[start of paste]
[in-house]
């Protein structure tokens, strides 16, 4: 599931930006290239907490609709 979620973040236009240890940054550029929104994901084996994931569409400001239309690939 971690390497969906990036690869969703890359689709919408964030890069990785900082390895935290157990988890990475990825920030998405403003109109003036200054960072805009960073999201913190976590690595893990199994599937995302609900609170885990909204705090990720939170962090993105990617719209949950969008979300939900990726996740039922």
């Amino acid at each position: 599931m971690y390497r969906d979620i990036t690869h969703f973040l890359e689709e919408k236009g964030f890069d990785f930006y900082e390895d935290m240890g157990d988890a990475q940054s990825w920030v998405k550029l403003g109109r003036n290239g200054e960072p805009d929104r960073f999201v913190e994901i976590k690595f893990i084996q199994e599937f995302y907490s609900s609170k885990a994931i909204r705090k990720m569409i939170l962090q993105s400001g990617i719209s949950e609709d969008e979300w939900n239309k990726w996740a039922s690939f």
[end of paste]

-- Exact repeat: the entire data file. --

[in-house]
């Protein structure tokens, strides 16, 4: 599931930006290239907490609709 979620973040236009240890940054550029929104994901084996994931569409400001239309690939 971690390497969906990036690869969703890359689709919408964030890069990785900082390895935290157990988890990475990825920030998405403003109109003036200054960072805009960073999201913190976590690595893990199994599937995302609900609170885990909204705090990720939170962090993105990617719209949950969008979300939900990726996740039922």
């Amino acid at each position: 599931m971690y390497r969906d979620i990036t690869h969703f973040l890359e689709e919408k236009g964030f890069d990785f930006y900082e390895d935290m240890g157990d988890a990475q940054s990825w920030v998405k550029l403003g109109r003036n290239g200054e960072p805009d929104r960073f999201v913190e994901i976590k690595f893990i084996q199994e599937f995302y907490s609900s609170k885990a994931i909204r705090k990720m569409i939170l962090q993105s400001g990617i719209s949950e609709d969008e979300w939900n239309k990726w996740a039922s690939f």